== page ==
A N G L E H O A X.
Contestant One buzzes, and says HEXAGONAL, which scores 10 points. Contestant One wins 91 to 81.


The rules of Countdown are derived from those of Des chiffres et des lettres. Perhaps the biggest difference is the length of the round; DCedL's rounds are each 45 seconds long to Countdown's 30. Also, DCedL has a standard letters round as its final round, so there is no analogue to Countdown's Conundrum finale. However DCedL has an alternative two rounds, called "duels", in which players compete to solve a mental arithmetic problem, extract two themed words, or spell a rare word. Other minor discrepancies include a different numbers scoring system (9 points for an exact solution, or 6 points for the closest inexact solution in DCedL) and the proportion of letters to numbers rounds (10 to 4 in Countdown, 8 to 4 in DCedL).

The pilot episode followed significantly different rules to the current ones. Most noticeably, only eight letters were selected for each letters round. If two contestants offered a word of the same length, or an equally close solution to a numbers game, then only the contestant who made the selection for that round was awarded points. Also, only five points were given for an exact numbers solution, three for a solution within 5, and one point for the closer solution, no matter how far away.

Until the end of Series 21, if the two contestants had equal scores after the first conundrum, the match was considered a draw and they both returned for the next show.

A significant change in the format occurred in September 2001, when the show was expanded from nine rounds and 30 minutes to the current fifteen rounds and 45 minutes. The older format was split into two halves, each having three letters and one numbers game, with the conundrum at the end of the second half. When the format was expanded to fifteen rounds, Richard Whiteley jokingly continued to refer to the three segments of the show as "halves". Under the old format, Grand Finals were specially extended shows of fourteen rounds, but now all shows follow the same format.

The rules regarding which words are permitted have changed with time. American spelling was allowed in early shows, and more unspecified inflections were assumed to be valid.

Notable contestants

Since Countdown's debut in 1982, there have been over 7,500 televised games and 83 complete series. There have also been 15 Championship of Champions tournaments.

Several of Countdown's most successful contestants have received national media coverage. Teenager Julian Fell set a record score of 146 in December 2002. More recently, fourteen-year-old Conor Travers became the youngest series champion in the show's history, gaining wide newspaper interest. At eight years old, Tanmay Dixit was one of the youngest players ever to appear on the show when he achieved two wins in March 2005. He also received press attention for his offerings in the letters round, which included fannies and farted. More recently, Kai Laddiman became the second youngest player ever to win all 8 games, at just 11 years old. Later that year, he reached the semi-finals of the series losing to No. 1 seed Charlie Reams in a close game, all before his 12th birthday.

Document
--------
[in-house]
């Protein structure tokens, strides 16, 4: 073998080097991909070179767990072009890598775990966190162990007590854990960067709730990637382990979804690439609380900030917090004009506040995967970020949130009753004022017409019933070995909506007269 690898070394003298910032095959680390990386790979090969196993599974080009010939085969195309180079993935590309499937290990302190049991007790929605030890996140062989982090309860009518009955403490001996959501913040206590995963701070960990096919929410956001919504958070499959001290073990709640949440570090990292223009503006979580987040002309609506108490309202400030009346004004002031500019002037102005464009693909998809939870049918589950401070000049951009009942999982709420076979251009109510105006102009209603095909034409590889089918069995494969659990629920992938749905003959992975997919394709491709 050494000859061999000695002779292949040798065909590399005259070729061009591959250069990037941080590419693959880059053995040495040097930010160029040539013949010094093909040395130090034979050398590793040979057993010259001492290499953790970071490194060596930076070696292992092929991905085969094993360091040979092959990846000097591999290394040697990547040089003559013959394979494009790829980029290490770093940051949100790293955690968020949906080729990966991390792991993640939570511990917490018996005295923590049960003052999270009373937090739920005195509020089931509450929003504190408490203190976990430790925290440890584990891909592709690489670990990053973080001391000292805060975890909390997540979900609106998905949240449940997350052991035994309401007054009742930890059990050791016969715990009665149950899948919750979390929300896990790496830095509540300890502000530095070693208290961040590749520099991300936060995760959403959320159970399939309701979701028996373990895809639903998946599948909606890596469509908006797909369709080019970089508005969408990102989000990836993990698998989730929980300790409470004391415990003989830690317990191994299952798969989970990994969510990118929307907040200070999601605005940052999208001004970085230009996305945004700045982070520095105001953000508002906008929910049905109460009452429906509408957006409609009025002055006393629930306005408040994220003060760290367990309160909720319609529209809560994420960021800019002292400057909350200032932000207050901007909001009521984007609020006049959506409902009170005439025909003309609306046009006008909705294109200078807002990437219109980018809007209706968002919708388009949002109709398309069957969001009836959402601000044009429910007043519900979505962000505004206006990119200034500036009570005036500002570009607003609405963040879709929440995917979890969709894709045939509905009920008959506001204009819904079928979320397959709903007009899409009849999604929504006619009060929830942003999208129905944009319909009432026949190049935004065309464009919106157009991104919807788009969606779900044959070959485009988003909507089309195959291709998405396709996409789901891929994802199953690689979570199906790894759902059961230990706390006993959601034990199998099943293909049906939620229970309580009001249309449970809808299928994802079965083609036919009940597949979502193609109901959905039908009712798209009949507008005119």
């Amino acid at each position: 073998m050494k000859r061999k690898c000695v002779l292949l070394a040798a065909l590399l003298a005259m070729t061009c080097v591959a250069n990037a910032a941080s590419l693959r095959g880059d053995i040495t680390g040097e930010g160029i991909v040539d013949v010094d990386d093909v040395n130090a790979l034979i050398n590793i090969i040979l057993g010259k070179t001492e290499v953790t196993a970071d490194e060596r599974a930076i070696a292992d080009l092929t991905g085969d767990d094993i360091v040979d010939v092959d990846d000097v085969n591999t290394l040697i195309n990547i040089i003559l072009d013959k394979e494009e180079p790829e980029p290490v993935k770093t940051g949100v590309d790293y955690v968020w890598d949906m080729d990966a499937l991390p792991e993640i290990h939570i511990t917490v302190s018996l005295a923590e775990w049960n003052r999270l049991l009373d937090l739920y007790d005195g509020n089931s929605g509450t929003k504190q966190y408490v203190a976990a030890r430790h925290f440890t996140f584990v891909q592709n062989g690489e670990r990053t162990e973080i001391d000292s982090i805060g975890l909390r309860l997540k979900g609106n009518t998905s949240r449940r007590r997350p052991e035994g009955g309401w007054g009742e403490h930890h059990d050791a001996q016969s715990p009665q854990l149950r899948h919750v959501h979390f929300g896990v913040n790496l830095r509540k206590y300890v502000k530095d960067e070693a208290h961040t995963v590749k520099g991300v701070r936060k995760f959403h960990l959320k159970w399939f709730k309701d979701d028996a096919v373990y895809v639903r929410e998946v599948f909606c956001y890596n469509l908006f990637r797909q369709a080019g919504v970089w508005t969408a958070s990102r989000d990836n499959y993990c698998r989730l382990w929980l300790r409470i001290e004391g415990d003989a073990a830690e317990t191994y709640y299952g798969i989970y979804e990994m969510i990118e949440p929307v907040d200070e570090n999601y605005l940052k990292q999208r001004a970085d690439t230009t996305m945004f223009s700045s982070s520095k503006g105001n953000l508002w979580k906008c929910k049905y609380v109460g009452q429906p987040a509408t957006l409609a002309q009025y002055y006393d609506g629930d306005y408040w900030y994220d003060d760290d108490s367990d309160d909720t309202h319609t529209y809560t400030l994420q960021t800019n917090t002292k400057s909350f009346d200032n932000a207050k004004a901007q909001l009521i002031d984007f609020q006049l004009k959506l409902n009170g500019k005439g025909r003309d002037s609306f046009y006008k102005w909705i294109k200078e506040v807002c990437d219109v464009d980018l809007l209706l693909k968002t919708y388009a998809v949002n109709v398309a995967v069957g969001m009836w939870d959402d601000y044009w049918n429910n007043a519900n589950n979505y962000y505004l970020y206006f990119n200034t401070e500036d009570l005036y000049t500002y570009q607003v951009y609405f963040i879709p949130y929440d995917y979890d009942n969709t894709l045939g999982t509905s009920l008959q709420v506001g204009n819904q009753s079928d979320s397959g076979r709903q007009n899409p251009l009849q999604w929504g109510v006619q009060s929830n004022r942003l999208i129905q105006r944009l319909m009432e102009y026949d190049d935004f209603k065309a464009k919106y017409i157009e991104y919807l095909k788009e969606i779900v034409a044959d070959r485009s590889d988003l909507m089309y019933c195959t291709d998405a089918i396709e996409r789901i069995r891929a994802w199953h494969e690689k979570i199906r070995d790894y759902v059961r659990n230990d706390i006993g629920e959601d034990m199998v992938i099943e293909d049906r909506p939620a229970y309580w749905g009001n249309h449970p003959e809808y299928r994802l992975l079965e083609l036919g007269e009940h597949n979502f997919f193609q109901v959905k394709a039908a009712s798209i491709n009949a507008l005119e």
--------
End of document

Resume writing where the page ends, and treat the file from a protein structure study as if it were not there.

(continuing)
In 1998, sixteen celebrities were invited to play Celebrity Countdown, a series of eight games broadcast every Thursday evening over the course of eight weeks. The celebrities included Whiteley's successor Des Lynam, who defeated Siân Lloyd. The highest and lowest scores were posted in the same game when Hugh Fearnley-Whittingstall defeated Jilly Goolden 47 – 9.

Richard Whiteley and Carol Vorderman competed in another special episode on Christmas Day 1997. For this game, the presenter's chair was taken by William G. Stewart, the host of fellow Channel 4 game show Fifteen to One. Susie Dent took over Vorderman's duties, and Mark Nyman occupied Dictionary Corner. The game was close-fought, and decided only by the crucial Countdown conundrum MISTLETOE which Vorderman solved in two seconds.

Celebrities including footballer Matt Le Tissier and golfer Jason Palmer have also appeared on the show; celebrities such as Alex Horne and Mark Labbett appeared on the show before becoming famous.

In popular culture

The letters of the infamous round in which both contestants declared wankers.

Countdown is often referenced and parodied in British culture. In the 2002 film About a Boy, protagonist Will Freeman is a regular viewer of Countdown. The programme is mentioned in an episode of British sitcom Father Ted entitled Old Grey Whistle Theft, Still Game (in the episode Wireless) and is also referenced in the very first episode of Little Britain from 2003. BBC impression sketch show, Dead Ringers, parodies Countdown numerous times, and another television programme, The Big Breakfast, parodied Countdown in a feature called "Countdown Under". Comedy show A Bit of Fry & Laurie further lampooned Countdown in a sketch entitled Countdown to Hell. Fry played Richard Whiteley, while Gyles Brandreth got the non-word sloblock — an anagram of bollocks.

Countdown has also generated a number of popular out-takes, with the letters producing the occasional word that was deemed unsuitable for the original broadcast. A round in which Dictionary Corner offered the word gobshite featured in TV's Finest Failures in 2001, and in one episode, contestants Gino Corr and Lawrence Pearse both declared the word wankers. This was edited out of the programme but has since appeared on many out-take shows. Other incidents with only marginally rude words have made it into the programme as they appeared, such as those with Tanmay Dixit referred to above, and a clip from a 2001 episode in which the word fart appeared on the letters board, which also featured on 100 Greatest TV Moments from Hell.

When Carol Vorderman first appeared on Have I Got News for You in 2004, one of the usual rounds was substituted for a conundrum round based on the week's news.

The Doctor Who episode The Long Game (2005) mentions a futuristic version of Countdown, in which the goal is to stop a bomb from exploding in 30 seconds. It is also mentioned in Last of the Time Lords (2007) whereupon Professor Docherty complains over faulty television sets, "Oh, I miss Countdown. Never been the same since Des took over. Both Deses. What's the plural of Des?"

Richard Whiteley was the victim of a practical joke while presenting the show. The contestants and rounds had been planted as part of a "Gotcha!", a regular prank feature on light entertainment show Noel's House Party. Whiteley did not uncover the joke until House Party presenter Noel Edmonds appeared on the set at the end of the programme.

Often on BBC Radio 5 on a Friday evening, celebrities have to answer football questions against the Countdown clock.

On 4 July 2010, The IT Crowd showed Moss on Countdown and the selection produced TNETENNBA, of which Moss got TNETENNBA.

Rnd Selection Maurice Moss Score Jeremy Others Max.

International versions of Countdown

External Links